DeVELOPMENT OF A SENSITIVE, QUANTITATIVE ASSAY WITH BROAD SUBTYPE SPECIFICITY FOR DETECTION OF TOTAL HIV-1 NUCLEIC ACIDS IN PLASMA AND pmbc

FEBRUARY,  2022



Abstract

An LTR-based quantitative PCR (qPCR) assay was modified and optimized for the quantification of total HIV-1 nucleic acids in plasma and PBMC. TaqMan qPCR primers and probes were designed against the NCBI/LANL HIV-1 compendium database by analyzing sequences used in assays for sensitive cross-clade detection of HIV-1 as reported in the literature and elucidating regions of improved cross-subtype specificity. Inosine and mixed nucleotide bases were included at polymorphic sites. Real-time RT-qPCR and qPCR were performed on plasma viral RNA and cellular lysates. A step-up amplification approach to allow binding of primers across polymorphic regions showed improved sensitivity compared to universal cycling. Unlike a lead competing laboratory-developed assay, all major HIV-1 subtypes, and a wide range of recombinants from a 127-member diversity panel were detected and accurately quantified in spiked plasmas. Semi-nested PCR increased detection sensitivity even further. The assay was able to detect down to 88 copies/mL of HIV-1 in plasma with 95% efficiency or the equivalent of a single infected cell. The PCR assay will be valuable in studies that monitor very low viral levels including residual or break through HIV-1 in patients receiving antiretroviral therapy, in HIV-1 cure, and in other research studies.

Introduction

In order to effectively monitor HIV-1 combination anti-retroviral therapy (cART) and support HIV-1 cure studies internationally, there is a need for relatively simple low-cost sensitive assays that can reliably quantify low levels of HIV-1, across different viral subtypes HIV suppression, following initiation of cART, to levels that are undetectable by commercial viral load assays (i.e., below 20–50 copies/ml in plasma), is significantly associated with longevity and improved quality of life. Moreover, since successfully treated people do not transmit the virus, early and sustained viral suppression is an important public health tool in the prevention of the spread of HIV. Current WHO guidelines thus strongly recommend initiation of cART as soon as possible after HIV-1 diagnosis

Interestingly, the use of highly sensitive laboratory developed assays (LDAs), such as the Single-Copy Assay (SCA) which detects down to 1 copy of HIV-1 RNA per ml of plasma, has shown that discontinuation of antiretroviral treatment by HIV-infected patients with plasma RNA levels above 10–15 copies/ml results in viremia rebound earlier and more often than patients who have lower or undetectable RNA. These results indicate that candidates for viral control or cure studies may have better success if viral loads are driven below 15 copies/ml before treatment cessation.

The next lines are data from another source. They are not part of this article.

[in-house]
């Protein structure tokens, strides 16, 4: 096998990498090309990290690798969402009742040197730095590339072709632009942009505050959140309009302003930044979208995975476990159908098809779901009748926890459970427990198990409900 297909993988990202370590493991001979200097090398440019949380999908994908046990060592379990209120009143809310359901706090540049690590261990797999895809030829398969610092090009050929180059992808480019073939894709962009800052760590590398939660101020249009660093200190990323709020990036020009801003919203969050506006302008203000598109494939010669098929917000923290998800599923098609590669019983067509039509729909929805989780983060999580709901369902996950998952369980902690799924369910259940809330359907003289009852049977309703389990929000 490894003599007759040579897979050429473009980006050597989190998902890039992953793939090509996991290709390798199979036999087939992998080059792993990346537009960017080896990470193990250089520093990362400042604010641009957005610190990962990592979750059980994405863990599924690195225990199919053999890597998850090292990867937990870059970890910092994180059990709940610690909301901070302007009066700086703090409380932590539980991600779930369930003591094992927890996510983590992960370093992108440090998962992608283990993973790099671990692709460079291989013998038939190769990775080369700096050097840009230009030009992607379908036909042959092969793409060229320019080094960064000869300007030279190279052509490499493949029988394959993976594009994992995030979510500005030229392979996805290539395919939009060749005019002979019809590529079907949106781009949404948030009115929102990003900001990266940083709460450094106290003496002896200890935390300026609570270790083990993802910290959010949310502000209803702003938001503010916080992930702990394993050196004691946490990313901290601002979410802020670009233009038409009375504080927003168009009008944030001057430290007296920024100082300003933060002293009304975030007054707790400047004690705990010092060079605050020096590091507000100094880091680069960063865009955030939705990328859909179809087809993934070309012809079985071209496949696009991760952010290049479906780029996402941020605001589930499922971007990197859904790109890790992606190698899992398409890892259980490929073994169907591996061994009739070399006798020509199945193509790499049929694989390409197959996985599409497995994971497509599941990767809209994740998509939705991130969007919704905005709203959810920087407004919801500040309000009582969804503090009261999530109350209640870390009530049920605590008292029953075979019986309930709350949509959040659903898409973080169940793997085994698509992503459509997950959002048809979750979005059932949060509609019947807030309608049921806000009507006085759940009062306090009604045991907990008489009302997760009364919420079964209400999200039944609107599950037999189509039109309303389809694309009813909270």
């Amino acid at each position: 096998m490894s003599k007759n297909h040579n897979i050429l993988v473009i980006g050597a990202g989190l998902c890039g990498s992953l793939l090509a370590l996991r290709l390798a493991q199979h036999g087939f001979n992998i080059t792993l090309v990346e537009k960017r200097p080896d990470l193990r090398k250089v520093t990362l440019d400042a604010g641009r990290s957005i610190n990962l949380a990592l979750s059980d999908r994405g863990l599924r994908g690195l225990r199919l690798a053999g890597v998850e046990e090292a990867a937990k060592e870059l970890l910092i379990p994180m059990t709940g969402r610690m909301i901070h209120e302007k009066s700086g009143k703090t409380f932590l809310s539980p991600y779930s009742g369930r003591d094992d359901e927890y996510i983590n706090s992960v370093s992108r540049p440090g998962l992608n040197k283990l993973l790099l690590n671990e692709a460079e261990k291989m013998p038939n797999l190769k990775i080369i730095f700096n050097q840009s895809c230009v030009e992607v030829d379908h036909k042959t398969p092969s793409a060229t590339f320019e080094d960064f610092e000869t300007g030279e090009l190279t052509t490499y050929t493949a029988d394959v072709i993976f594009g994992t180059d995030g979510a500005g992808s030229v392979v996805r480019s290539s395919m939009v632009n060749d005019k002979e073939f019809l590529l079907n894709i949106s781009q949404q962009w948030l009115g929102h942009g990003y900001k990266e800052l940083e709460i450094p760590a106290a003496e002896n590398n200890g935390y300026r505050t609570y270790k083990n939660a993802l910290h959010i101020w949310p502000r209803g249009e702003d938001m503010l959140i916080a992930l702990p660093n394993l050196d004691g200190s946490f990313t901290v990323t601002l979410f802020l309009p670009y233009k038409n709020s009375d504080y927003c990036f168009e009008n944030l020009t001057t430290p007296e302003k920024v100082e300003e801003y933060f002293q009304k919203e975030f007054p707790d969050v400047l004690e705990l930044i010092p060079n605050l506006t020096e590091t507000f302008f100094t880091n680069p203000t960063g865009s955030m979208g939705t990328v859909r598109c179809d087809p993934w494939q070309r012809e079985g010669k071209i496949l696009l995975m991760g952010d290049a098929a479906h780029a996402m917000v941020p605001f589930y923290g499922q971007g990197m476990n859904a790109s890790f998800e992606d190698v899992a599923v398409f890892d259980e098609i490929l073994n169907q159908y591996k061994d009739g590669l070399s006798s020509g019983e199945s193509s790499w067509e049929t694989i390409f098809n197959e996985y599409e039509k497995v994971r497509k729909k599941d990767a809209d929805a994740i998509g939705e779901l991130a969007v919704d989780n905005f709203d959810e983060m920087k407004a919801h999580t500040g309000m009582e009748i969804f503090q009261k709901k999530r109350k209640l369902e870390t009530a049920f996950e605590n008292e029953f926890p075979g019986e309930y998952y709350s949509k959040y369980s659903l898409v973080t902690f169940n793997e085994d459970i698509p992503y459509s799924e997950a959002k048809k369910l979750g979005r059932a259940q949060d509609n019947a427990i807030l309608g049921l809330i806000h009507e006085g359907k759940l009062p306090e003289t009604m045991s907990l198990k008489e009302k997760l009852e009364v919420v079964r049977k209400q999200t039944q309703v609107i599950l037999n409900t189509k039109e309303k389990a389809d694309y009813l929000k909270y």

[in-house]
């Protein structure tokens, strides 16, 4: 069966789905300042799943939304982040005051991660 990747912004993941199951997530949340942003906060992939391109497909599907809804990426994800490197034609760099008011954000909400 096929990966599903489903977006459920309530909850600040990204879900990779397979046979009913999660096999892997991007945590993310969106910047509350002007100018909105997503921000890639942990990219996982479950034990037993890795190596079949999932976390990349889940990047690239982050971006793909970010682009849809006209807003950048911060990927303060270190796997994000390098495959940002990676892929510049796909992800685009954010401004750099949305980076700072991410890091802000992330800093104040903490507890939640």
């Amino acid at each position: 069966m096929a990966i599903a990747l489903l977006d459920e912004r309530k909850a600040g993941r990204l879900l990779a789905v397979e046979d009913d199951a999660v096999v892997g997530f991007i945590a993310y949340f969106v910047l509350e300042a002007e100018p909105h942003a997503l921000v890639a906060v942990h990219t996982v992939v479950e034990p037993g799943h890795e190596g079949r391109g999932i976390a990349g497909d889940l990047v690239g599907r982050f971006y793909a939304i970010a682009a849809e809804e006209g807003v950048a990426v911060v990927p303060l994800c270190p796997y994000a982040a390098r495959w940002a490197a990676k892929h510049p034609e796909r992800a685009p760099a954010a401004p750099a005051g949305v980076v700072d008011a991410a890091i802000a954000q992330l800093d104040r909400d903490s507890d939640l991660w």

HIV-1 DNA integrates into the human chromosome and persists in an inactive state even in the presence of ongoing antiretroviral therapy. This means that reduction of plasma viral load to low levels, even below 10–15 copies/ml as indicated by the highly efficient SCA assay, does not lead to viral eradication. The integrated viral DNA serves as a long-term reservoir for viral reinfection and can be reactivated when therapy is discontinued or when drug-resistant isolates emerge. Despite dramatic decreases in plasma HIV-1 RNA levels following treatment with cART, levels of integrated viral DNA in virally suppressed subjects persist at similar levels to those of untreated subjects. HIV-1 viral reservoir sites include CD4 memory T cells, lymph nodes, the gut and other tissues. To measure the levels of replication-competent integrated DNA within these reservoir sites, various assays have been developed. The quantitative virus outgrowth assay (QVOA) is considered the gold-standard assay for this type of assessment, but is complicated, expensive and time intensive, and despite recent improvements, is not practical for routine viral monitoring.

Alternative assays have been developed to quantify cell-associated viral nucleic acids for measurement of residual quiescent viral genomes. Indeed, several studies have shown that viral nucleic acids can be readily detected in whole blood and peripheral blood mononuclear cells (PBMCs) of HIV-1 infected individuals even when plasma viral load is very low or undetectable. The level of residual HIV-1 DNA in the PBMCs of treated subjects ranges from 100 to 10,000 copies of HIV-1 DNA per million cells and remains sufficiently high as to allow for reliable detection of quiescent infection, with only those who have initiated therapy during Fiebig disease stage I or II at lower levels. These alternative cell-based PCR assays have been shown to correlate well with the QVOA and thus the latent viral reservoir. These simplified assays are used as a proxy for viral reservoir estimation and provide a more efficient tool for large-scale patient screening and research because they can be tailored to the available specimens and can be run at lower cost (~ < $4 per test) compared to FDA-approved plasma viral load assays ($50–100+ per test).